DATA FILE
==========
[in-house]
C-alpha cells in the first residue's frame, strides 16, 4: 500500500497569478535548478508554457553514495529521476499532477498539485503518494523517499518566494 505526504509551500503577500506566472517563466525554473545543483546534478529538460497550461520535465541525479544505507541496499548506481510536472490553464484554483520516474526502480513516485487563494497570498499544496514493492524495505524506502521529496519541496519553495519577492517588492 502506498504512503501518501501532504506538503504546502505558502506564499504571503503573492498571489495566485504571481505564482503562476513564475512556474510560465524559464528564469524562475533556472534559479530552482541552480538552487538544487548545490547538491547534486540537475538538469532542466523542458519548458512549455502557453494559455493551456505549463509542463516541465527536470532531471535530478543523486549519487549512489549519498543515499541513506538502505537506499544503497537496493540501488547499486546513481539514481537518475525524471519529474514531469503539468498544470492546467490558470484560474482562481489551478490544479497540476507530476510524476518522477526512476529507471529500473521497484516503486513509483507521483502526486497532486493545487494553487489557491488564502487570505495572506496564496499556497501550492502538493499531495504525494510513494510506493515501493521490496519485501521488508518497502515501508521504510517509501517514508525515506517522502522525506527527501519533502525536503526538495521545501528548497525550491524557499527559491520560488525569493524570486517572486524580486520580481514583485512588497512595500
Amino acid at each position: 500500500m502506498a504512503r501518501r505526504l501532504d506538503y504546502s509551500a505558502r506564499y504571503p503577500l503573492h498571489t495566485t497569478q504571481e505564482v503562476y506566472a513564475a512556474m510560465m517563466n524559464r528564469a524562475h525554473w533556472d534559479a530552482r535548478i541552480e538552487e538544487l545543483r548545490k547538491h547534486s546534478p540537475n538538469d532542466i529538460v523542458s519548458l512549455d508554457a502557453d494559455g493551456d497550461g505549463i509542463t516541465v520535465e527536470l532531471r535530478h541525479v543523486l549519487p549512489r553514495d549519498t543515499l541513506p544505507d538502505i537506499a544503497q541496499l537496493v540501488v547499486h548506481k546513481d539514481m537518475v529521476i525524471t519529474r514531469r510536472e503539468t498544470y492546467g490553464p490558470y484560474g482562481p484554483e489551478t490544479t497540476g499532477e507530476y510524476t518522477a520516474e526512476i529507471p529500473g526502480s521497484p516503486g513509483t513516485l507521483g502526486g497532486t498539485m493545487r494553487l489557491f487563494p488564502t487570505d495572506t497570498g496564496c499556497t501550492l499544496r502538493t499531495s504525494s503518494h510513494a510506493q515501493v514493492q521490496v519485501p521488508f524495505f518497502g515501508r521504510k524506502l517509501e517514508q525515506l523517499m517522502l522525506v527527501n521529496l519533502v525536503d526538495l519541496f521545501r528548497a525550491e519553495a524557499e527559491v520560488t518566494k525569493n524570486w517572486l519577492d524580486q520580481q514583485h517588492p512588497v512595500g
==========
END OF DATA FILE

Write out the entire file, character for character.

[in-house]
C-alpha cells in the first residue's frame, strides 16, 4: 500500500497569478535548478508554457553514495529521476499532477498539485503518494523517499518566494 505526504509551500503577500506566472517563466525554473545543483546534478529538460497550461520535465541525479544505507541496499548506481510536472490553464484554483520516474526502480513516485487563494497570498499544496514493492524495505524506502521529496519541496519553495519577492517588492 502506498504512503501518501501532504506538503504546502505558502506564499504571503503573492498571489495566485504571481505564482503562476513564475512556474510560465524559464528564469524562475533556472534559479530552482541552480538552487538544487548545490547538491547534486540537475538538469532542466523542458519548458512549455502557453494559455493551456505549463509542463516541465527536470532531471535530478543523486549519487549512489549519498543515499541513506538502505537506499544503497537496493540501488547499486546513481539514481537518475525524471519529474514531469503539468498544470492546467490558470484560474482562481489551478490544479497540476507530476510524476518522477526512476529507471529500473521497484516503486513509483507521483502526486497532486493545487494553487489557491488564502487570505495572506496564496499556497501550492502538493499531495504525494510513494510506493515501493521490496519485501521488508518497502515501508521504510517509501517514508525515506517522502522525506527527501519533502525536503526538495521545501528548497525550491524557499527559491520560488525569493524570486517572486524580486520580481514583485512588497512595500
Amino acid at each position: 500500500m502506498a504512503r501518501r505526504l501532504d506538503y504546502s509551500a505558502r506564499y504571503p503577500l503573492h498571489t495566485t497569478q504571481e505564482v503562476y506566472a513564475a512556474m510560465m517563466n524559464r528564469a524562475h525554473w533556472d534559479a530552482r535548478i541552480e538552487e538544487l545543483r548545490k547538491h547534486s546534478p540537475n538538469d532542466i529538460v523542458s519548458l512549455d508554457a502557453d494559455g493551456d497550461g505549463i509542463t516541465v520535465e527536470l532531471r535530478h541525479v543523486l549519487p549512489r553514495d549519498t543515499l541513506p544505507d538502505i537506499a544503497q541496499l537496493v540501488v547499486h548506481k546513481d539514481m537518475v529521476i525524471t519529474r514531469r510536472e503539468t498544470y492546467g490553464p490558470y484560474g482562481p484554483e489551478t490544479t497540476g499532477e507530476y510524476t518522477a520516474e526512476i529507471p529500473g526502480s521497484p516503486g513509483t513516485l507521483g502526486g497532486t498539485m493545487r494553487l489557491f487563494p488564502t487570505d495572506t497570498g496564496c499556497t501550492l499544496r502538493t499531495s504525494s503518494h510513494a510506493q515501493v514493492q521490496v519485501p521488508f524495505f518497502g515501508r521504510k524506502l517509501e517514508q525515506l523517499m517522502l522525506v527527501n521529496l519533502v525536503d526538495l519541496f521545501r528548497a525550491e519553495a524557499e527559491v520560488t518566494k525569493n524570486w517572486l519577492d524580486q520580481q514583485h517588492p512588497v512595500g